Under fluorescent microscope, it appeared apparently that, compared with irradiation group, C225 treatment together with irradiation significantly induced morphological changes of H-520 cells, including the majority of cells' nuclei was wavy (rippled), cell membrane folded, chromatin condensed, some of which were cracking as the fragments of the nucleus, resulting in the appearance of apoptotic bodies (data not shown).

The percentage of apoptosis cells was determined by flow cytometry. The apoptosis rate of H-520 cells under conventional culture conditions was about 5%, however C225 rose the percentage of cell apoptosis to 13.91 ± 1.88 (t = 3.59, P < 0.05, Figure 4). The apoptosis percentage of control group irradiated with 2, 4, or 8 Gy γ ray respectively was 13.88 ± 2.38, 24.67 ± 1.77, 30.36 ± 2.81, after treated with C225 coupled with irradiation the apoptosis percentage was 23.33 ± 3.18 (t = 2.16, P < 0.05), 39.01 ± 0.173 (t = 4.74, P < 0.05), and 42.46 ± 4.06 (t = 5.65, P < 0.05), respectively. There was significant difference between C225 and irradiation combination group and irradiation group. The results were summarized in Table 1.

Figure 4

Apoptosis of H520 cells induced by irradiation and C225. H520 cells were treated with C225 or/and different doses of irradiation. The apoptosis was determined by flow cytometry. The results were summarized in Table 1. One representative of three experiments with identical results was shown.

Table 1 H-520 cells apoptosis rate

C225 arrested the cell cycle of H-520 cells at G0/G1 phase

As shown in Figure 5, C225 arrested the cell cycle of H-520 at G0/G1 phase from 43.64 ± 1.54% to 52.55 ± 2.67% determined by flow cytometry. Meanwhile, γ ray irradiation arrested the cell cycle at G2/M phase from 10.83 ± 1.52% to 29.95 ± 2.6%; when C225 coupled with irradiation the cell cycle arrested at both G0/G1 and G2/M phase, meanwhile the proportion of S phase reduced from 45.46 ± 0.06% to 21.12 ± 6.84%.

Figure 5

C225 arrested the cell cycle of H-520 at G 0 /G 1 phase. C225 treatment caused H-520 cell cycle arrested at G0/G1 phase, 52.55 ± 2.67% compared with control cells 43.64 ± 1.54%. In the meantime, γ-ray irradiation arrested the cell cycle at G2/M phase from 10.83 ± 1.52% to 29.95 ± 2.6%; C225 treatment together with irradiation led to cell cycle arrest at both G0/G1 and G2/M phase, thus the proportion of S phase reduced from 45.46 ± 0.06% to 21.12 ± 6.84%.

C225 increased the ratio of caspase-3 in H520 cells

The percentage of caspase-3-positive cells in control group, C225 group, irradiated group and C225 coupled with irradiation group was 7.8 ± 0.94, 54.1 ± 7.56, 17.7 ± 2.1, and 66.9 ± 10.4, respectively. C225 increased the ratio of caspase-3 positive cells significantly (p < 0.05). The results were shown in Figure 6.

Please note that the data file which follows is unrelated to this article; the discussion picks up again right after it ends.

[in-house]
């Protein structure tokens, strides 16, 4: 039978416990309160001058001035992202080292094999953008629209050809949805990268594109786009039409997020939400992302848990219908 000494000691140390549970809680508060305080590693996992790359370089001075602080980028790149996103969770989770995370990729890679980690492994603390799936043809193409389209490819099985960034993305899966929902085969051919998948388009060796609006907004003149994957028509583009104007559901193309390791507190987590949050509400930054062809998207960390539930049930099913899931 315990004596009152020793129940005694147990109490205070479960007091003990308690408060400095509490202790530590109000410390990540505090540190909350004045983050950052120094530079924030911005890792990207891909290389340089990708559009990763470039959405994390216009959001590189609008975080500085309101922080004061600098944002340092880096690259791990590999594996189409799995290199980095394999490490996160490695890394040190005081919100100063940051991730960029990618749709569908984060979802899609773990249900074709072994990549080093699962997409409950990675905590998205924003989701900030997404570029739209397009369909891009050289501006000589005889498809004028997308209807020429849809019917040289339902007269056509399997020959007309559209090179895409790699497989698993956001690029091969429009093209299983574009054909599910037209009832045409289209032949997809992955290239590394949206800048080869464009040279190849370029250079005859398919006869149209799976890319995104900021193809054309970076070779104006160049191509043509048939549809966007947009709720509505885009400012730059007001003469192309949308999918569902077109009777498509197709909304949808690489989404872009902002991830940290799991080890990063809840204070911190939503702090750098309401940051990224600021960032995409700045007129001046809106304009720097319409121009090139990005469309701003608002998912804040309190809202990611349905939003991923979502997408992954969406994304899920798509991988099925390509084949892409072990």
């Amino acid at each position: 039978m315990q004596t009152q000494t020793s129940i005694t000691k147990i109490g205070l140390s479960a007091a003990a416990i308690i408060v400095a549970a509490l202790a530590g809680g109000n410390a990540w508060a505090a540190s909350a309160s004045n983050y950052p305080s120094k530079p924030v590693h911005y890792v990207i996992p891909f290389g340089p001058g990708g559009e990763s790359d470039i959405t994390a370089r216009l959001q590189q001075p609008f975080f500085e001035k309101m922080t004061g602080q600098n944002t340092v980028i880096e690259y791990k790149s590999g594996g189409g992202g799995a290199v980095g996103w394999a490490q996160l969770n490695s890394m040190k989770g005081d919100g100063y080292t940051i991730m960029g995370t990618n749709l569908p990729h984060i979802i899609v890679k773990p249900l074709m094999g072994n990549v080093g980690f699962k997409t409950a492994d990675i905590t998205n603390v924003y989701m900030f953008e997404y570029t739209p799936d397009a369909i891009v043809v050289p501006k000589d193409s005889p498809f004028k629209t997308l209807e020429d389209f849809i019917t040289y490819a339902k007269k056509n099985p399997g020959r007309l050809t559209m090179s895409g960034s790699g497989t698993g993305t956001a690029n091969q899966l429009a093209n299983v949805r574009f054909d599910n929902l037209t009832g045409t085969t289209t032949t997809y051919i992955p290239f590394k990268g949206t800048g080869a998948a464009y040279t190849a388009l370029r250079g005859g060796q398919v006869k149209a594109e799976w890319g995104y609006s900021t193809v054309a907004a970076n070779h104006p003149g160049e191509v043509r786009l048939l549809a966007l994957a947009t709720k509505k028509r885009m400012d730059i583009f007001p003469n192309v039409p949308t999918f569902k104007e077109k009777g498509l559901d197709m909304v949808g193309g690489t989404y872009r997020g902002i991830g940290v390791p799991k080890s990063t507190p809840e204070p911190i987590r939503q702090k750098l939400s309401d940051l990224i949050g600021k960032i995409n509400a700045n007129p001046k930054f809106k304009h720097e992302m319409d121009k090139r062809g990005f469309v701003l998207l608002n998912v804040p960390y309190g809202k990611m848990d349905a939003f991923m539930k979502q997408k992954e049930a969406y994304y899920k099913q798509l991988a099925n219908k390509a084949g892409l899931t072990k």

Figure 6

C225 increased the ratio of caspase-3 positive cells. C225 can significantly increase the percentage of caspase-3 positive cells (p < 0.05). The percentage of caspase-3-positive cells in control group, C225 group, irradiated group and C225 coupled with irradiation group was 7.8 ± 0.94, 54.1 ± 7.56, 17.7 ± 2.1, 66.9 ± 10.4, respectively.*p < 0.05, **p < 0.01 compared with the indicated groups.


The incidence and mortality of lung cancer are high and Lung cancer is the leading cause of cancer-related deaths [19]. Clinical diagnosis of 80-87% of patients with lung cancer is non-small cell lung cancer. Currently, radiotherapy and chemotherapy combined treatment for locally advanced NSCLC is the standard treatment program. One of the characteristics of chemotherapy is based on two kinds of platinum-based drugs in combination with radiation therapy to sequential or simultaneous delivery methods [20]. Though the new chemotherapy drugs and new drug combination has been introduced into the program, conventional radiotherapy has been substituted by three-dimensional stereotactic radiotherapy. Statistics show that over the past two decades, the survival time of patients with NSCLC remains no change. We found that the clinical treatment of the same stages and even the same type of patients using the same treatment, the patient's prognosis are different, it prompt us to speculate that the tumor pathological type may have a great impact on therapy options and prognosis of patients. In recent years, bio-molecular targeting therapy increasingly receives attention. In non-Hodgkin's lymphoma, renal cell cancer, colorectal cancer, non-small cell lung cancer and head and neck squamous cells cancer treatment, bio-targeting drugs have made a good effect [18, 21].

Clinically, anti-EGFR monoclonal antibody C225 combined with radiotherapy showed a significant effect on head and neck squamous cell carcinoma, the C225 combined with radiotherapy as the conventional treatment options on head and neck squamous cell carcinoma have been acceptable to the majority of doctors [21, 22]. Many biological characteristics of advanced NSCLC are consistent with the head and neck cancer. Squamous cell carcinoma is the majority of NSCLC, so in this experiment we use H-520 cells as research materials to observe the effects of C225 and 60Co γ treatment (alone/coupled) on the proliferation, apoptosis and changes in the cell cycle.

In the present study, we used H-520 cells as human non-small cell lung cancer cells. Though it is reported that H-520 cells do not express EGFR[20, 23], we detected high level expression of EGFR as determined by flow cytometry. The inconsistency between our results and the published data may be due to the long term cell culture, the selected clone expansion and the other reasons in our labs, which should be determined in the future. The expression of EGFR may make our H-520 cells more sensitive to C225 treatment so that we can study the co-effect of radiation of C225 in this cell line.